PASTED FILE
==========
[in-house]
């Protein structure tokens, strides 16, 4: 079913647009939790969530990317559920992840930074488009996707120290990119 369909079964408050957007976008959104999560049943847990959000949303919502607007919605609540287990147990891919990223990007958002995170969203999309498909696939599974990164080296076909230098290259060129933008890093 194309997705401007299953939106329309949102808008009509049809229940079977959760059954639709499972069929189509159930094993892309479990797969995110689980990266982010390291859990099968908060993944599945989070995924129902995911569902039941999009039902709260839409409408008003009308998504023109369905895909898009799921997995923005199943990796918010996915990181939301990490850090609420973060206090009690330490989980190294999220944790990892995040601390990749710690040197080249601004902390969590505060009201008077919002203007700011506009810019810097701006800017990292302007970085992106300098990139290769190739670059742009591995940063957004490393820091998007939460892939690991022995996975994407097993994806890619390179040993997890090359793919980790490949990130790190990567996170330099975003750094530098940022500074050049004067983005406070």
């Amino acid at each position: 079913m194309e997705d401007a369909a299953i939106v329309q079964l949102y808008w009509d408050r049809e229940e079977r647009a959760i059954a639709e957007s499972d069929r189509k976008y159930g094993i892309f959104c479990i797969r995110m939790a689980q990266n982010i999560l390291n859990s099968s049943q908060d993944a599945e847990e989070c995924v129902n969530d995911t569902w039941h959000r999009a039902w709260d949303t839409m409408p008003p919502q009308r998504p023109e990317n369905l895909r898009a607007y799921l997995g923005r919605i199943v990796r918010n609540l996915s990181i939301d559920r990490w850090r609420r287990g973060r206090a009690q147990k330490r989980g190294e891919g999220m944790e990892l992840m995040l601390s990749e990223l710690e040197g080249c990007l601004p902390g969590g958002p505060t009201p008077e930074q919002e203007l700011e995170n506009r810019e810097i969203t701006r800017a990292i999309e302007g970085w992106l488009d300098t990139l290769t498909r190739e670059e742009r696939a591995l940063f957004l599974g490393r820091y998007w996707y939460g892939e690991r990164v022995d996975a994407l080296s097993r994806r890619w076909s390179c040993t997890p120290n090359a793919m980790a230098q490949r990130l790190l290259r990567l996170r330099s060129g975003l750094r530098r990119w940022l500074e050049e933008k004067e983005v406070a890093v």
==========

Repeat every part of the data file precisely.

[in-house]
């Protein structure tokens, strides 16, 4: 079913647009939790969530990317559920992840930074488009996707120290990119 369909079964408050957007976008959104999560049943847990959000949303919502607007919605609540287990147990891919990223990007958002995170969203999309498909696939599974990164080296076909230098290259060129933008890093 194309997705401007299953939106329309949102808008009509049809229940079977959760059954639709499972069929189509159930094993892309479990797969995110689980990266982010390291859990099968908060993944599945989070995924129902995911569902039941999009039902709260839409409408008003009308998504023109369905895909898009799921997995923005199943990796918010996915990181939301990490850090609420973060206090009690330490989980190294999220944790990892995040601390990749710690040197080249601004902390969590505060009201008077919002203007700011506009810019810097701006800017990292302007970085992106300098990139290769190739670059742009591995940063957004490393820091998007939460892939690991022995996975994407097993994806890619390179040993997890090359793919980790490949990130790190990567996170330099975003750094530098940022500074050049004067983005406070």
């Amino acid at each position: 079913m194309e997705d401007a369909a299953i939106v329309q079964l949102y808008w009509d408050r049809e229940e079977r647009a959760i059954a639709e957007s499972d069929r189509k976008y159930g094993i892309f959104c479990i797969r995110m939790a689980q990266n982010i999560l390291n859990s099968s049943q908060d993944a599945e847990e989070c995924v129902n969530d995911t569902w039941h959000r999009a039902w709260d949303t839409m409408p008003p919502q009308r998504p023109e990317n369905l895909r898009a607007y799921l997995g923005r919605i199943v990796r918010n609540l996915s990181i939301d559920r990490w850090r609420r287990g973060r206090a009690q147990k330490r989980g190294e891919g999220m944790e990892l992840m995040l601390s990749e990223l710690e040197g080249c990007l601004p902390g969590g958002p505060t009201p008077e930074q919002e203007l700011e995170n506009r810019e810097i969203t701006r800017a990292i999309e302007g970085w992106l488009d300098t990139l290769t498909r190739e670059e742009r696939a591995l940063f957004l599974g490393r820091y998007w996707y939460g892939e690991r990164v022995d996975a994407l080296s097993r994806r890619w076909s390179c040993t997890p120290n090359a793919m980790a230098q490949r990130l790190l290259r990567l996170r330099s060129g975003l750094r530098r990119w940022l500074e050049e933008k004067e983005v406070a890093v």